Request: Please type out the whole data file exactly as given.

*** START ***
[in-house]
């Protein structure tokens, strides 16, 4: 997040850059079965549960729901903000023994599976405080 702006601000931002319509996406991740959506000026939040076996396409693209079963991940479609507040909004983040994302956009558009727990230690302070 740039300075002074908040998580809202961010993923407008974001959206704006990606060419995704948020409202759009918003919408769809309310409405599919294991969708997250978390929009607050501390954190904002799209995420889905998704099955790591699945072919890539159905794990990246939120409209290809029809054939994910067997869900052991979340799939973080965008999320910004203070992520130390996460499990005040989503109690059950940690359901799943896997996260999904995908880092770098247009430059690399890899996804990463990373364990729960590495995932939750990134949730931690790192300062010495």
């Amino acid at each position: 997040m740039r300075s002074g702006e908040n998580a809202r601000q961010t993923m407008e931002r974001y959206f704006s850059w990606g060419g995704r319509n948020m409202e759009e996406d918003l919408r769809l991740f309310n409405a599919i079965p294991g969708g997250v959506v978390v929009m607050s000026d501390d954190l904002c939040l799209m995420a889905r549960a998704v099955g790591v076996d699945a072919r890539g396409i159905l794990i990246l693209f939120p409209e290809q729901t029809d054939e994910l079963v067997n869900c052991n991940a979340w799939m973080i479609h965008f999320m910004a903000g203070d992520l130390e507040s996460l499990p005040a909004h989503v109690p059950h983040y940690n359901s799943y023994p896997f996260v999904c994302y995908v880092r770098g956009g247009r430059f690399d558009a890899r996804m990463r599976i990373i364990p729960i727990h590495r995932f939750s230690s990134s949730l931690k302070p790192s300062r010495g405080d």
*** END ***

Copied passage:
[in-house]
């Protein structure tokens, strides 16, 4: 997040850059079965549960729901903000023994599976405080 702006601000931002319509996406991740959506000026939040076996396409693209079963991940479609507040909004983040994302956009558009727990230690302070 740039300075002074908040998580809202961010993923407008974001959206704006990606060419995704948020409202759009918003919408769809309310409405599919294991969708997250978390929009607050501390954190904002799209995420889905998704099955790591699945072919890539159905794990990246939120409209290809029809054939994910067997869900052991979340799939973080965008999320910004203070992520130390996460499990005040989503109690059950940690359901799943896997996260999904995908880092770098247009430059690399890899996804990463990373364990729960590495995932939750990134949730931690790192300062010495």
């Amino acid at each position: 997040m740039r300075s002074g702006e908040n998580a809202r601000q961010t993923m407008e931002r974001y959206f704006s850059w990606g060419g995704r319509n948020m409202e759009e996406d918003l919408r769809l991740f309310n409405a599919i079965p294991g969708g997250v959506v978390v929009m607050s000026d501390d954190l904002c939040l799209m995420a889905r549960a998704v099955g790591v076996d699945a072919r890539g396409i159905l794990i990246l693209f939120p409209e290809q729901t029809d054939e994910l079963v067997n869900c052991n991940a979340w799939m973080i479609h965008f999320m910004a903000g203070d992520l130390e507040s996460l499990p005040a909004h989503v109690p059950h983040y940690n359901s799943y023994p896997f996260v999904c994302y995908v880092r770098g956009g247009r430059f690399d558009a890899r996804m990463r599976i990373i364990p729960i727990h590495r995932f939750s230690s990134s949730l931690k302070p790192s300062r010495g405080d």